anti-oppressive content on how to
increase the reach and impact of
anti-racism education on campus.
The event was intended to begin
meeting these needs by forging a
network for support and strategic
organizing among instructors
teaching anti-oppressive material
on campus. The organizers hoped
to come out of the event with a
sense of appetite among instructors
for such a network to exist (b)
Priorities for actions and next steps.
This event did produce the
desired outcomes and OFAR
continues to work together on
initiatives identified by the
Thoughts on Working Towards a New
Collective Agreement for Faculty and
An update from Lynne Marks
I am writing to inform those readers
of Purple Prose who are members of
the Faculty Association about some
upcoming issues related to our
collective agreement.
As most of you know, the Faculty
Association unionized and
bargained its first collective
agreement in 2014, for a five-year
term, ending at the end of June
2019. That means that the Faculty
Association will be starting to
bargain with the administration for
a new collective agreement in
February of 2019. Right now we’re
doing our best to find out what
issues members of the Association
would like us to focus on in this new
round of bargaining. We’re in the
process of visiting all departments
on campus to talk about the
upcoming bargaining, and to ask
faculty members and librarians
what issues related to the current
collective agreement create the
most difficulties for them, so that
we can try to bargain to make
There are some things we can
bargain to improve, and there are
others that are outside the mandate
of the collective agreement. In
listing those issues that are
“bargainable” salaries and
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benefits are of course high on the
list. Other issues include:
Evaluation for merit (very
much part of our salary)
Processes for reappointment,
promotion and tenure
Study leave
Other leaves, including
maternity, parental and
adoption leave
Sick leave and return to work
Research support
Governance practices at the
faculty and unit level
Management rights vs
Association rights
Discipline language
Equity issues
Retirement and phased in
Dispute resolution
Some of these categories of course
overlap. For example, CES scores
are part of our evaluation system for
tenure, promotion and merit. But
an increasing number of academic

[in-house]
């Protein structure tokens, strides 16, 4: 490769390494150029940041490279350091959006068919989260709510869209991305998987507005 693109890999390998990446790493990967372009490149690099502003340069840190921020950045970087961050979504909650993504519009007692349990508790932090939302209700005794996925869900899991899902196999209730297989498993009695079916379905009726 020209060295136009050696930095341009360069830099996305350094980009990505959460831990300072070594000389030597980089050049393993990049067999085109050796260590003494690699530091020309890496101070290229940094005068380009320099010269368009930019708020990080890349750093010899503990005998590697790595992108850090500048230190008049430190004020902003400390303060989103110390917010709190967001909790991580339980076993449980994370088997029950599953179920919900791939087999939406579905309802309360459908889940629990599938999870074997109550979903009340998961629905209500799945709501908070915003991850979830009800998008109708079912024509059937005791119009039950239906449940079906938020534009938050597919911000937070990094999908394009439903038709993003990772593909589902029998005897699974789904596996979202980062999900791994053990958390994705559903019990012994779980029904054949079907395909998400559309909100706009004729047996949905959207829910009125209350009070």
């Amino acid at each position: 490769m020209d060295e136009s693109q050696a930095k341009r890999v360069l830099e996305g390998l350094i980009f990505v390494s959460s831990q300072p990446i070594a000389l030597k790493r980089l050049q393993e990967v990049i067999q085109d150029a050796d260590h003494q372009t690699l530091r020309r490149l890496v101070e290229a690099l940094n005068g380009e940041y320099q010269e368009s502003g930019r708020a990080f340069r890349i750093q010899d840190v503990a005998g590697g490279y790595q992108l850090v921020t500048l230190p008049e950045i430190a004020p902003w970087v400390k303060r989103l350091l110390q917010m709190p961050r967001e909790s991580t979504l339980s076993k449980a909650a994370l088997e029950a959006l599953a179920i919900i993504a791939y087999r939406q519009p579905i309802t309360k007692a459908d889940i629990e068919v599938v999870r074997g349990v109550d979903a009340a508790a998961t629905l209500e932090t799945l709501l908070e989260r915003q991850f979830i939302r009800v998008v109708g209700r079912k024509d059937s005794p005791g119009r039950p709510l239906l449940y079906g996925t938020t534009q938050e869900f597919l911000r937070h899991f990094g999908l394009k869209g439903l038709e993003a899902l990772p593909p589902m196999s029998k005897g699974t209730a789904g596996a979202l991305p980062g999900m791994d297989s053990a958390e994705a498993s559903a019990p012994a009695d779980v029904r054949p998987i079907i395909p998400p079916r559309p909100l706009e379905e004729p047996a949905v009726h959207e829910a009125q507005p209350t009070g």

studies have concluded that these
surveys are biased by gender, race
and age. As a result, can we see
reliance on these surveys as an
equity issue?
As we’ve gone around to the
departments, and heard from FA
members at Faculty Feedback cafes,
we have heard of a number of
“points of pain” with the current
collective agreement. Many faculty
members are concerned about
increasing workload. The number
of students being taught per faculty
member has increased in many
units. Service work and the
invisible “shadow work” of filling
out endless paperwork has also
increased dramatically. Many
female faculty, and particularly
racialized and Indigenous female
faculty, face particularly onerous
(unacknowledged and unrewarded)
responsibilities for providing
emotional support for students.
The current merit process is also
of concern to many. While the
principle of merit pay may be
accepted by the majority, there is
some interest in changing the
mandatory and zero sum” merit
approach we currently use, and
trying to address perceived
inequities in the current system. In
some departments there is also
concern that while the university
claims to value community-
engaged research, that such work is
often not adequately valued for
merit and promotion.
The limited nature of a number of
UVic benefits is of concern, and at
all of the department meetings I
have attended thus far, at least one
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and often more faculty members
have raised the issue of the lack of a
tuition waiver for dependents, a
benefit that almost every other
university in Canada offers to its
faculty members and librarians. In
addition, UVic is the only university
in Canada that does not provide free
tuition for employees themselves.
This means that librarians, who are
mostly women, and who are often
pursuing additional graduate
degrees, are forced to pay many
thousands of dollars to take these
degrees, although further education
enables them be even better
employees of UVic. This is
obviously an issue both of equity for